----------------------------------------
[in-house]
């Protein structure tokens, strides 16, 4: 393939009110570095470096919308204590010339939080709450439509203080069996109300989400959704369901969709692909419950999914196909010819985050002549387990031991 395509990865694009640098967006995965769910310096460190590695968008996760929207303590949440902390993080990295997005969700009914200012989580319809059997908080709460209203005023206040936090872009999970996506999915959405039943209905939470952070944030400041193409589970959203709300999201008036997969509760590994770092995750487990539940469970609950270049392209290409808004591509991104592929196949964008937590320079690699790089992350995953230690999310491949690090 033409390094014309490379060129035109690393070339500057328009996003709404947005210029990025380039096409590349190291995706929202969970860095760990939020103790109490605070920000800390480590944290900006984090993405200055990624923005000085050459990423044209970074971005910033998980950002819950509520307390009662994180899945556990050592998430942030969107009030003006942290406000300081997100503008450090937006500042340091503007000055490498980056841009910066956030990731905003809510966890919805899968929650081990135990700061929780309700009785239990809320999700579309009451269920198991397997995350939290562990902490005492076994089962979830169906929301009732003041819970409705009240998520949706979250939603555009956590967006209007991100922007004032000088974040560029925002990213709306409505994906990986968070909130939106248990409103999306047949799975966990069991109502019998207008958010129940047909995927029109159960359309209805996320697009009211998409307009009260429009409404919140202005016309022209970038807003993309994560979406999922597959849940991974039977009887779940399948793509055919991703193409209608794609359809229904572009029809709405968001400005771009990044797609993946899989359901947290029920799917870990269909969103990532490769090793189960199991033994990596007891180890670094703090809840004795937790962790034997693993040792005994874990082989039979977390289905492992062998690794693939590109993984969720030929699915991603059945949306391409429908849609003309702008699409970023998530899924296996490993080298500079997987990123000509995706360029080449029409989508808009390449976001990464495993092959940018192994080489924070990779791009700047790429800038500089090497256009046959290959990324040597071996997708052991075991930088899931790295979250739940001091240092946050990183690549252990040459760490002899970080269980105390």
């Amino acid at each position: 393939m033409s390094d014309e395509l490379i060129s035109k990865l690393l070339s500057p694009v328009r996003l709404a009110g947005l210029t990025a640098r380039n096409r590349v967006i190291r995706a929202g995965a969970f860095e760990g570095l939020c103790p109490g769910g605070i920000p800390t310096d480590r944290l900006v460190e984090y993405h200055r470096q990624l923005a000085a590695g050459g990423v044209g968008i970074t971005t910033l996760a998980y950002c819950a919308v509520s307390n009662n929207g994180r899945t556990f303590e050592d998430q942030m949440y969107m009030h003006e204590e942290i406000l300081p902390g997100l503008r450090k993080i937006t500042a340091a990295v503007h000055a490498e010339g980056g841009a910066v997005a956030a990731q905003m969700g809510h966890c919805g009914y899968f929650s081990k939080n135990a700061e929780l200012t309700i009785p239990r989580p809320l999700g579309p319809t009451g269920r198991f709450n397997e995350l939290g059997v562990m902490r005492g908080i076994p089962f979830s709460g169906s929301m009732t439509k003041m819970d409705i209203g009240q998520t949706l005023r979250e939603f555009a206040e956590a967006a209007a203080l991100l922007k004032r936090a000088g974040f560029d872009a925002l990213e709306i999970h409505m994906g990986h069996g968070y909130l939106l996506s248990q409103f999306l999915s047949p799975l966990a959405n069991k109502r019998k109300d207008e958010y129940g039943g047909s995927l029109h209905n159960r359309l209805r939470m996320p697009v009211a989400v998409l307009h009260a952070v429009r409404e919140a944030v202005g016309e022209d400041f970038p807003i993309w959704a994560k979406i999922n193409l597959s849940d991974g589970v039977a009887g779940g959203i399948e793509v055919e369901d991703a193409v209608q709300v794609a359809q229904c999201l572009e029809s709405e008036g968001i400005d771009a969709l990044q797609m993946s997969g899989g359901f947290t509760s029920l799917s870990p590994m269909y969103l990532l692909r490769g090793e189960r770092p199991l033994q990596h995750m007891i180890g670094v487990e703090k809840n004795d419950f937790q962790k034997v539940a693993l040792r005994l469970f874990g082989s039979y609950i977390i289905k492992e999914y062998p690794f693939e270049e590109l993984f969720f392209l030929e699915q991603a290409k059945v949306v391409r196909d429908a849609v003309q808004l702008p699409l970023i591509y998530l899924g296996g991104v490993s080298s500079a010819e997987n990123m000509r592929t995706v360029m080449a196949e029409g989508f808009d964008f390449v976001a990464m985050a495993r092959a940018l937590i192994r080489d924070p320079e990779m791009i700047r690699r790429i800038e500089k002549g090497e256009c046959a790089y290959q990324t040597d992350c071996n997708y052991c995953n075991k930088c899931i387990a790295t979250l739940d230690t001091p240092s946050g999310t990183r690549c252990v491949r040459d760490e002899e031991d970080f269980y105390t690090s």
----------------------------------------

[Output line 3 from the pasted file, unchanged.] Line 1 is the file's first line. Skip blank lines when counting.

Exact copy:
């Amino acid at each position: 393939m033409s390094d014309e395509l490379i060129s035109k990865l690393l070339s500057p694009v328009r996003l709404a009110g947005l210029t990025a640098r380039n096409r590349v967006i190291r995706a929202g995965a969970f860095e760990g570095l939020c103790p109490g769910g605070i920000p800390t310096d480590r944290l900006v460190e984090y993405h200055r470096q990624l923005a000085a590695g050459g990423v044209g968008i970074t971005t910033l996760a998980y950002c819950a919308v509520s307390n009662n929207g994180r899945t556990f303590e050592d998430q942030m949440y969107m009030h003006e204590e942290i406000l300081p902390g997100l503008r450090k993080i937006t500042a340091a990295v503007h000055a490498e010339g980056g841009a910066v997005a956030a990731q905003m969700g809510h966890c919805g009914y899968f929650s081990k939080n135990a700061e929780l200012t309700i009785p239990r989580p809320l999700g579309p319809t009451g269920r198991f709450n397997e995350l939290g059997v562990m902490r005492g908080i076994p089962f979830s709460g169906s929301m009732t439509k003041m819970d409705i209203g009240q998520t949706l005023r979250e939603f555009a206040e956590a967006a209007a203080l991100l922007k004032r936090a000088g974040f560029d872009a925002l990213e709306i999970h409505m994906g990986h069996g968070y909130l939106l996506s248990q409103f999306l999915s047949p799975l966990a959405n069991k109502r019998k109300d207008e958010y129940g039943g047909s995927l029109h209905n159960r359309l209805r939470m996320p697009v009211a989400v998409l307009h009260a952070v429009r409404e919140a944030v202005g016309e022209d400041f970038p807003i993309w959704a994560k979406i999922n193409l597959s849940d991974g589970v039977a009887g779940g959203i399948e793509v055919e369901d991703a193409v209608q709300v794609a359809q229904c999201l572009e029809s709405e008036g968001i400005d771009a969709l990044q797609m993946s997969g899989g359901f947290t509760s029920l799917s870990p590994m269909y969103l990532l692909r490769g090793e189960r770092p199991l033994q990596h995750m007891i180890g670094v487990e703090k809840n004795d419950f937790q962790k034997v539940a693993l040792r005994l469970f874990g082989s039979y609950i977390i289905k492992e999914y062998p690794f693939e270049e590109l993984f969720f392209l030929e699915q991603a290409k059945v949306v391409r196909d429908a849609v003309q808004l702008p699409l970023i591509y998530l899924g296996g991104v490993s080298s500079a010819e997987n990123m000509r592929t995706v360029m080449a196949e029409g989508f808009d964008f390449v976001a990464m985050a495993r092959a940018l937590i192994r080489d924070p320079e990779m791009i700047r690699r790429i800038e500089k002549g090497e256009c046959a790089y290959q990324t040597d992350c071996n997708y052991c995953n075991k930088c899931i387990a790295t979250l739940d230690t001091p240092s946050g999310t990183r690549c252990v491949r040459d760490e002899e031991d970080f269980y105390t690090s």